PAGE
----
Hey there, good buddies!

Ava and The Chach comin’ at you wall to wall and treetop tall

Hello, boys and girls!  Welcome to “our thing”, or Cosa Nostra, as they say in nine out of 10 Martin Scorsese movies.  Be assured, though, no heads will roll here.  The only thing rolling will be Mom’s eyes when Dad makes a joke.  Ha ha!  No, this is Charlie and my blog, a combined rebranding of our respective Facebook pages, Ava Reese is a Kick-Ass Baby/Kid, and The Chanicles.  Facebook is okay, but it’s kind of yesterday, and that Mark Zuckerberg is so old.  (Don’t tell him I said that. I still consider him a friend.)  More importantly, there are no bold or italics on Facebook, and limited “hyperlink functionality” (which my Dad says was his nickname in college), which Charlie and I both agreed were very troubling omissions.

So, acknowledging that “the Book” had been very good to us during the infancy (hah!) of our social media journey, we decided to go in a different direction.  Of course, the Zuck was not pleased, but you can’t run a business on friendship.  And he was gracious enough to invite us to dine with him and his lovely wife Priscilla at their Palo Alto-area home.  Suffice it to say we “liked” the place quite a bit.  (Yeah.  I went there.  And I’ll go there again, so buckle up, sweetheart.)  So we said goodbye over a dinner of wine and crepes (Zuck and Priscilla), and milk, raisin bread toast with butter, and banana-cream flavored waffle wheels (Charlie and me).   The Zuckster was very gracious, and the dinner went well, until it inevitably deteriorated at the end, when I — as I am wont to do — poured a bowl of apple-cherry GoGo Squeez apple sauce on my head, and Charlie — as he is equally wont to do — regurgitated his entire meal all over his lap. “How immature,” said Zuckerberg, who wears the same outfit to work as he did to Kindergarten.   Suffice it to say we had to beat a hasty retreat to the airport  (thank goodness for UberJr) to catch a red-eye back to the Chi before Mom and Dad noticed us missing.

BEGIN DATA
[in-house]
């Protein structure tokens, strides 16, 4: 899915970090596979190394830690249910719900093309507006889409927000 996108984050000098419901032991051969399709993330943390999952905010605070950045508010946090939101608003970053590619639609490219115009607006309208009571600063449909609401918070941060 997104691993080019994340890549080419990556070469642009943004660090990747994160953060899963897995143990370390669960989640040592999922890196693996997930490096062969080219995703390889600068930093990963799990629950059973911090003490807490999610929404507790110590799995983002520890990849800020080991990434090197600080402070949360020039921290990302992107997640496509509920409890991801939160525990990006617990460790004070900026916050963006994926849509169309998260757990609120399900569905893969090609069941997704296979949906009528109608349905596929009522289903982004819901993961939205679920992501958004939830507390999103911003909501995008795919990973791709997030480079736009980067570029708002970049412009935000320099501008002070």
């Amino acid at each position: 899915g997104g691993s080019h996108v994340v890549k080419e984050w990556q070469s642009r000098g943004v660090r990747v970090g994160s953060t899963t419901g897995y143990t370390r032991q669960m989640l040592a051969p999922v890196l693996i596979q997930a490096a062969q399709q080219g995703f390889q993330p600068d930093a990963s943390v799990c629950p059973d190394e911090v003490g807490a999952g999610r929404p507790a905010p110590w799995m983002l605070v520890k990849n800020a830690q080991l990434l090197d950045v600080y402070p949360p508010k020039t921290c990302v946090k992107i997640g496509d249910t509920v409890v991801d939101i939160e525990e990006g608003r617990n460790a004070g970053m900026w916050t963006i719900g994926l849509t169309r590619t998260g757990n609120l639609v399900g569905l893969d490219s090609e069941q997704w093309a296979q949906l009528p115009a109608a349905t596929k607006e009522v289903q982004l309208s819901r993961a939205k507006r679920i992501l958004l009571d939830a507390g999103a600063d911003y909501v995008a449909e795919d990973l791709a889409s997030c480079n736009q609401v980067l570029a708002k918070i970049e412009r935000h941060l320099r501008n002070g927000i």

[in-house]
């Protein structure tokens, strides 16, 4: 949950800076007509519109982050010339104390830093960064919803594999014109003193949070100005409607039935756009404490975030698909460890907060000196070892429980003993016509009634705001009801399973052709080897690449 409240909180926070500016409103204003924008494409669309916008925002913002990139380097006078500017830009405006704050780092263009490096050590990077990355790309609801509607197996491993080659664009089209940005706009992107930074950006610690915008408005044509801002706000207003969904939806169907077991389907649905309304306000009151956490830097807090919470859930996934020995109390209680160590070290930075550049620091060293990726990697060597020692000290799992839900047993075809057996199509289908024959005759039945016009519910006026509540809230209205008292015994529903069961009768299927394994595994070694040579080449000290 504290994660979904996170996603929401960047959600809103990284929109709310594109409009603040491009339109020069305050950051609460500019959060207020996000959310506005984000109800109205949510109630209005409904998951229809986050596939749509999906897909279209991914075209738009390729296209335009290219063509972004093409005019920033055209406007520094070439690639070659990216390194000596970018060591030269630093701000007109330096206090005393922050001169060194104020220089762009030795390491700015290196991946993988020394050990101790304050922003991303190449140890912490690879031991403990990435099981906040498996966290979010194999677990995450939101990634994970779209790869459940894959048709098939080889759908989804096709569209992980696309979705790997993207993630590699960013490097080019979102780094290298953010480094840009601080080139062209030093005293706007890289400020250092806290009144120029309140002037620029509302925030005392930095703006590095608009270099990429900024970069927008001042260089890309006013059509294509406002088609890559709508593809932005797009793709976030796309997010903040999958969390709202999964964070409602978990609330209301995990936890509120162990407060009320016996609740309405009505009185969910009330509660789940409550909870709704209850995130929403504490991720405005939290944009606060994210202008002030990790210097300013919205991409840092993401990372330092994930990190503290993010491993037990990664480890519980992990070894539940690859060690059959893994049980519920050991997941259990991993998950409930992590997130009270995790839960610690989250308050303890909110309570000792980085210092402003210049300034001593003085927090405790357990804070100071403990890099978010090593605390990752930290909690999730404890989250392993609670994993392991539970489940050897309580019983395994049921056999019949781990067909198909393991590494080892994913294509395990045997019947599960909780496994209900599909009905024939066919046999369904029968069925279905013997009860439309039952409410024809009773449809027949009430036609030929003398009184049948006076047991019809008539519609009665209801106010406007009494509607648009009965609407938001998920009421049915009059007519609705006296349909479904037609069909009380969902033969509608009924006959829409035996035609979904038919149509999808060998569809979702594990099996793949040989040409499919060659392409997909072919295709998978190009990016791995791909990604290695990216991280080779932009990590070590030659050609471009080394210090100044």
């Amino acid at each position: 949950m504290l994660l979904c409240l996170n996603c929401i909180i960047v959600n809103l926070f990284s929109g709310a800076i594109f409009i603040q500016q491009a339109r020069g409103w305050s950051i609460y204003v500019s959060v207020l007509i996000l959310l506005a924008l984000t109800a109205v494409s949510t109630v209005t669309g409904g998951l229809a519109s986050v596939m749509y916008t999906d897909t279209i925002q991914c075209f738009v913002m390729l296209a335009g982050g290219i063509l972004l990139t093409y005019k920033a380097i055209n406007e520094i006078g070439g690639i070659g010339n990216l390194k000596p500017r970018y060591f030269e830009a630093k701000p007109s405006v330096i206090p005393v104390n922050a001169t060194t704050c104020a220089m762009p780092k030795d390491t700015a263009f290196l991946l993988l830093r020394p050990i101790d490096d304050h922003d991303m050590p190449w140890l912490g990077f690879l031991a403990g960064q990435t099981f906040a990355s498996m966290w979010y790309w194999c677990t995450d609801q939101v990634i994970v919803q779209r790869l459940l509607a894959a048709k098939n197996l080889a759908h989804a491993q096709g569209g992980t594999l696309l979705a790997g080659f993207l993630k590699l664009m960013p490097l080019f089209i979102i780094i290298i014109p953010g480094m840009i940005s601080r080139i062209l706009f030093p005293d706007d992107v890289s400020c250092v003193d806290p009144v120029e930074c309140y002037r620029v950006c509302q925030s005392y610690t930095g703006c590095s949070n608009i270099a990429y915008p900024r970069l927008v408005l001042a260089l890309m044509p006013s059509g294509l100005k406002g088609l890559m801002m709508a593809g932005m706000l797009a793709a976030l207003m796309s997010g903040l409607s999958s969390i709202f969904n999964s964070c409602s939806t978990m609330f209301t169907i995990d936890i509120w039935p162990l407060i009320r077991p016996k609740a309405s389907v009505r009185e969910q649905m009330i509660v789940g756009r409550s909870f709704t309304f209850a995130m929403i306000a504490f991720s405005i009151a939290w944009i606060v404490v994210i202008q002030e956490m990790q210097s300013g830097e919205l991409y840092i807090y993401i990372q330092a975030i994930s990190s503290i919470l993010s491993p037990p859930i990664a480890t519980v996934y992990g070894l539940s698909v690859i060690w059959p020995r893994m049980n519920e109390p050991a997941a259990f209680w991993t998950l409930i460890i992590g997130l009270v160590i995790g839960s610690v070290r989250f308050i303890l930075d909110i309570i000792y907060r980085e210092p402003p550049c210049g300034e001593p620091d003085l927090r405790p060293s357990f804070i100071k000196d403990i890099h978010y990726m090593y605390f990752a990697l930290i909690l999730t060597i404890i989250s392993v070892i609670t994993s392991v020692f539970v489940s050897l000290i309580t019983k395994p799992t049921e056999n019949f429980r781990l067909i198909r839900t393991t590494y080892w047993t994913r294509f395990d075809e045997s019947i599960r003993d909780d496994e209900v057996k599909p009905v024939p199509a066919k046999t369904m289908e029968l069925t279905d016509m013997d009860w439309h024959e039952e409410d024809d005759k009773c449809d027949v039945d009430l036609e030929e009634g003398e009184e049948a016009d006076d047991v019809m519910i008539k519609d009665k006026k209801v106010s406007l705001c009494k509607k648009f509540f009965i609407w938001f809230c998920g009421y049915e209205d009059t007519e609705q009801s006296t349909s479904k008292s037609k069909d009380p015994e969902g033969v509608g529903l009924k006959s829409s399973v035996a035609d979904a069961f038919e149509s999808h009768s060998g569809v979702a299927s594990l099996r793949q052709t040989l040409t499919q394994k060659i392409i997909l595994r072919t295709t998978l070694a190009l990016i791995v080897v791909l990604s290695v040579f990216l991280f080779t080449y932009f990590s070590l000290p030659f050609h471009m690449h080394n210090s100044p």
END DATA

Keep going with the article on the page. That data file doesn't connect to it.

UPDATE: It would seem at our respective tender ages of 1 and 2ish that Charlie and I have already aged out of the social media expertise window, but we’re doing the best we can to figure this all out.  This is our understanding right now: Whatever we post from here on out will automatically generate a tweet from our Twitter account, and a new post on our new Facebook Page, Ava and The Chach.  Our previous FB pages will no longer be hosting new posts.  So make sure you follow the new FB page.  BTW, we may be completely wrong about this, so we’re going to verify it with some 3-month old IT guys who Charlie met at fetus camp.   Anyway, feel free to like our new FB page and follow us on Twitter.  We’ll be doing additional tweeting as well, so don’t miss out!


So here we are, blogging our cute little butts off.  Did you see that sweet domain name?  Charlie got it through a buddy of his.  Anyway, in order to produce this fine example of literary genius, Charlie and I had to seriously pool our resources, the origins of which we cannot officially disclose, but suffice it to say that said resources may or may not have involved copious transactions of black market Cheerios with nations that may or may not be on the State Department’s Most Ridiculous Nations (MRN) list.  Did you know they had a list like that?  I didn’t.